May 2009

New discoveries for a budding scientist

By Jacqueline Kelly
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It's the summer of 1899, 50 miles outside of Austin, Texas, and Calpurnia Tate's entire family, with the exception of her eccentric grandfather, is suffering from the heat. Nicknamed Callie Vee, the 11-year-old is the only girl, smack in the middle of six brothers. She has some secret weapons to deal with the heat–a spot all her own where she can strip down to her chemise and float in the cool San Marcos River, and a plan to surreptitiously cut an inch off her hair every week so her mother won't notice.Callie Vee loves making scientific observations, and when her favorite brother Harry gives her a notebook, she sets out to become a bona fide naturalist. In the process she finds that Grandaddy, who mostly keeps to himself in a shed called the laboratory out back, is a true kindred spirit.  He not only has a copy of Mr. Darwin's Origin of Species, but has corresponded with the great scientist himself.  As Grandaddy's partner, Callie Vee learns to become a keen observer of all around her, from plant and insect life to Harry's courting behavior.

At the same time that Callie Vee feels possibilities opening, the net of social expectations draws closer around her. Her attempts at the domestic arts aren't going so well, even though she tries to meet her mother's expectations.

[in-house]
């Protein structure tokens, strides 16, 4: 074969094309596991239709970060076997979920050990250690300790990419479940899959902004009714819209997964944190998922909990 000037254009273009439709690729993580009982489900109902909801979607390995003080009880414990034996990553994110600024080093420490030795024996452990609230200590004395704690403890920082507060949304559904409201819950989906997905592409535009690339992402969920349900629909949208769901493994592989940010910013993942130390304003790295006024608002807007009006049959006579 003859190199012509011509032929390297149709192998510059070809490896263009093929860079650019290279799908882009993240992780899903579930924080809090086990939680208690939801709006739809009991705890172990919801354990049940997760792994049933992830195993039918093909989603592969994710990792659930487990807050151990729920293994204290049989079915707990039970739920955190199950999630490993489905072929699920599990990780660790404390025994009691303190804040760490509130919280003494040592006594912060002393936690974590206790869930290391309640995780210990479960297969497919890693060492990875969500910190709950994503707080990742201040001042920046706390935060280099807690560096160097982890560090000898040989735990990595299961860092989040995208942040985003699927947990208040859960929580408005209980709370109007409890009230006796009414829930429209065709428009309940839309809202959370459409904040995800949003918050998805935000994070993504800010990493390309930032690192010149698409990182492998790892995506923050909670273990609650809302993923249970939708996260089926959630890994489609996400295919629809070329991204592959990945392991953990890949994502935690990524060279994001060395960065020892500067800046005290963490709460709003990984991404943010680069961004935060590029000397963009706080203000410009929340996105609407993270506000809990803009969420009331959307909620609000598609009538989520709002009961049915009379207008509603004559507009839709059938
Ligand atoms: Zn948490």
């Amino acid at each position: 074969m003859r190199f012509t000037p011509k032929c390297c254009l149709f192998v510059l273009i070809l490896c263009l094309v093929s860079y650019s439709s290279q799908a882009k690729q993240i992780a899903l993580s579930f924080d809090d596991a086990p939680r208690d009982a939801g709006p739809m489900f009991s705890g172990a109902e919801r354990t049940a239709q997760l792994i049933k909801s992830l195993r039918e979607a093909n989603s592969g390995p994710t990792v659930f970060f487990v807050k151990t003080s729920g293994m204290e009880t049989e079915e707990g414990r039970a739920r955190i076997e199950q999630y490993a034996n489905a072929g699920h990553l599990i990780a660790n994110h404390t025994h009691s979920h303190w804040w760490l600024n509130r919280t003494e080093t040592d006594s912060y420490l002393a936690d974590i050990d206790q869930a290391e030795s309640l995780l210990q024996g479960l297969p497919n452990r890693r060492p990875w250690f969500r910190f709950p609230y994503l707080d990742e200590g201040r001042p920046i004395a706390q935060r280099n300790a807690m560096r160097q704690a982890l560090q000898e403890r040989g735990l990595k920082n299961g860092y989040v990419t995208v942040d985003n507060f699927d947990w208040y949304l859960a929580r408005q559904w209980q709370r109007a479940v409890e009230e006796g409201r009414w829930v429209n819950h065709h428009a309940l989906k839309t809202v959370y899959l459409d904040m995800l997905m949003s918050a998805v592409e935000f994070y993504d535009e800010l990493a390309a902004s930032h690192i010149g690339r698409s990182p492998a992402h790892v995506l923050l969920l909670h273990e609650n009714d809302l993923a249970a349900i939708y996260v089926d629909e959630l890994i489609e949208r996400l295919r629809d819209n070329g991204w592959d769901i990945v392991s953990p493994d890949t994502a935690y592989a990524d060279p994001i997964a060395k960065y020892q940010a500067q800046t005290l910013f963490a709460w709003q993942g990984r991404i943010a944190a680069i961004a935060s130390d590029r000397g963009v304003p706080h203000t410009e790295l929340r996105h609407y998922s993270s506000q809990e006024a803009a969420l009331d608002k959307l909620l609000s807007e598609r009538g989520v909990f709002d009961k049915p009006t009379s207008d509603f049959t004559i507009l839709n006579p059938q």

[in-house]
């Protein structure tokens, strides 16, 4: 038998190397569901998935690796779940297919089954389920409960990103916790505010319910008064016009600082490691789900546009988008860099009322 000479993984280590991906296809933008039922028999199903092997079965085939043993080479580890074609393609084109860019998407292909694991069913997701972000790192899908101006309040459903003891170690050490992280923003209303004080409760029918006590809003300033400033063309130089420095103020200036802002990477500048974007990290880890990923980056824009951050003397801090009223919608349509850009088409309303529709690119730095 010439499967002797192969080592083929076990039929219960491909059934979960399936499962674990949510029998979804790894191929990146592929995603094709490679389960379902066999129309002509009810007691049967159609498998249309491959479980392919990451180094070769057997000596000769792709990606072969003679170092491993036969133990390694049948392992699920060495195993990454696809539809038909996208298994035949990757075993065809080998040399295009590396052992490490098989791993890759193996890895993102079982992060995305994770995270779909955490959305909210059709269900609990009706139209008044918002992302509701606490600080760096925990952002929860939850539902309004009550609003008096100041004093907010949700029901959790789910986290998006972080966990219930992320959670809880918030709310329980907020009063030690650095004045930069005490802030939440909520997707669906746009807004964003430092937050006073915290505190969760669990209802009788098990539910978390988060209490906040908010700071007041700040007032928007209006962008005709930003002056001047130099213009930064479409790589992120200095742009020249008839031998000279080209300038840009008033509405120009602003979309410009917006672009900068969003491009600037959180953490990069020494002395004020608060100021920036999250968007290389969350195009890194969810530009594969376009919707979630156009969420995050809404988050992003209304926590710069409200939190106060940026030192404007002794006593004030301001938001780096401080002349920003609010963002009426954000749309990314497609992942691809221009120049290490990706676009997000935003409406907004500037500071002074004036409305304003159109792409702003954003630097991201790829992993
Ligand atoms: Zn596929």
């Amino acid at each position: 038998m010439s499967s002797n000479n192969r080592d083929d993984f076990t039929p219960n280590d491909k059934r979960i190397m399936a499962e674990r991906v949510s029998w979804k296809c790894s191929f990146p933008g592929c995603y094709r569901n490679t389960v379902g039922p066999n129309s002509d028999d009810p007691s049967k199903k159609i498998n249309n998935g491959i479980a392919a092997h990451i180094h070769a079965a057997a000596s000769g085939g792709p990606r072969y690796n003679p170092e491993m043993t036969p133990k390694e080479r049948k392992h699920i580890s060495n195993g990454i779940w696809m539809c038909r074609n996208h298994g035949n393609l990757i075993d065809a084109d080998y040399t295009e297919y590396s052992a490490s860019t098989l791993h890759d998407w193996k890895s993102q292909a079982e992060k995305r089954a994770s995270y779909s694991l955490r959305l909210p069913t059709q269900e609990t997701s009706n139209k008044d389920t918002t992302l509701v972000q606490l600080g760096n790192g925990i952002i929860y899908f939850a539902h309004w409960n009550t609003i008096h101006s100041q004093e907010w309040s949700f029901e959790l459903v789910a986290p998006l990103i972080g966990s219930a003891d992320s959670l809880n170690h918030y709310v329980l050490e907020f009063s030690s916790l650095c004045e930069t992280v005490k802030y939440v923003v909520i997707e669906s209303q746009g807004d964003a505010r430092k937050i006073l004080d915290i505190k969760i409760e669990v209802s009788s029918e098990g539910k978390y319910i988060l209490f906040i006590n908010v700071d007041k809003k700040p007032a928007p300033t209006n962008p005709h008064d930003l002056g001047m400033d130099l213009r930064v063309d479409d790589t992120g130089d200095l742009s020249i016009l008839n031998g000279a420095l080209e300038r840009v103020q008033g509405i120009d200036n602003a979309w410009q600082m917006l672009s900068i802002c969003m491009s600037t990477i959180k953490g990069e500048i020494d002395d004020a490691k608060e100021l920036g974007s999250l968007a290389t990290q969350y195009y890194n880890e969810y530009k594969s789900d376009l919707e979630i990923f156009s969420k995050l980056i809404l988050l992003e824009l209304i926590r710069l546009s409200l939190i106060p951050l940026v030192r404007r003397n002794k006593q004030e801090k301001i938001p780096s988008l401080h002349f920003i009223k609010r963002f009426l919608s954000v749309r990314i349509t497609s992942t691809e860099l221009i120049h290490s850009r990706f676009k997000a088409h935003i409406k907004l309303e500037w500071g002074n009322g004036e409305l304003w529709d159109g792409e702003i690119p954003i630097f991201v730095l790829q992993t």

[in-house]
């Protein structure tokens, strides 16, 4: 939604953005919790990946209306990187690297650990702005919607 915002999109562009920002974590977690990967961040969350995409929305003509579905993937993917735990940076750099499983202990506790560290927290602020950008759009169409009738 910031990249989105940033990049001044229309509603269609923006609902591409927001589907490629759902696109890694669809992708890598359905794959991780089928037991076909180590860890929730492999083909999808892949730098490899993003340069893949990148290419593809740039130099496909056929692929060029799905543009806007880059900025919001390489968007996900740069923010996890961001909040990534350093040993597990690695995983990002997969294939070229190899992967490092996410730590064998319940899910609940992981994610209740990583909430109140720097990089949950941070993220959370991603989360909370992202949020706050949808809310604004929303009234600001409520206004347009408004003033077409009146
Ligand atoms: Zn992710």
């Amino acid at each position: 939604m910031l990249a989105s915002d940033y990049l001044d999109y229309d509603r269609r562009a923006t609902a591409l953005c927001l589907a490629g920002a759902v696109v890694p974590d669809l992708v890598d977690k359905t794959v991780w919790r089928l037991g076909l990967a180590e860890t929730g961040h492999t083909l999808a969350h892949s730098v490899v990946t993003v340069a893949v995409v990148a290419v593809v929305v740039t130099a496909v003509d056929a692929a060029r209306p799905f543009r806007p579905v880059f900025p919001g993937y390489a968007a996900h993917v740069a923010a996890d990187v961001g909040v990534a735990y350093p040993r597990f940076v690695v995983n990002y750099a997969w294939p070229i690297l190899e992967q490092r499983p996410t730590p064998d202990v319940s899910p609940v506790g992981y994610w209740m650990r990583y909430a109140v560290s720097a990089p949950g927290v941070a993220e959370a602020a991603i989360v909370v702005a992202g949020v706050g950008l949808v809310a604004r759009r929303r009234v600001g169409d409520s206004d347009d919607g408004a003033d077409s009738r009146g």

Calpurnia Tate is not just another "spunky heroine."  She is sincere in her struggles to master tatting and knitting, and begins to realize how hard she may have to fight to become a scientist. Kelly is able to show the full weight of the pressures upon women in the 19th century–as well as the excitement of discovery. 

Her mother may find it "dangerous" when Callie Vee wanders, but by the time the year ends and 1900 begins, Calpurnia has a sign that perhaps the new century might bring her closer to the future she imagines for herself.

Peppered with quotes from Darwin and timed perfectly for his bicentennial, this warm, fully realized portrait of a family has the hallmark of a classic.

Deborah Hopkinson wrote about Mr. Darwin in Who Was Charles Darwin? Her new book is Keep On! The Story of Matthew Henson, Co-Discoverer of the North Pole.

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The Evolution of Calpurnia Tate

The Evolution of Calpurnia Tate

By Jacqueline Kelly
ISBN 9780805088410

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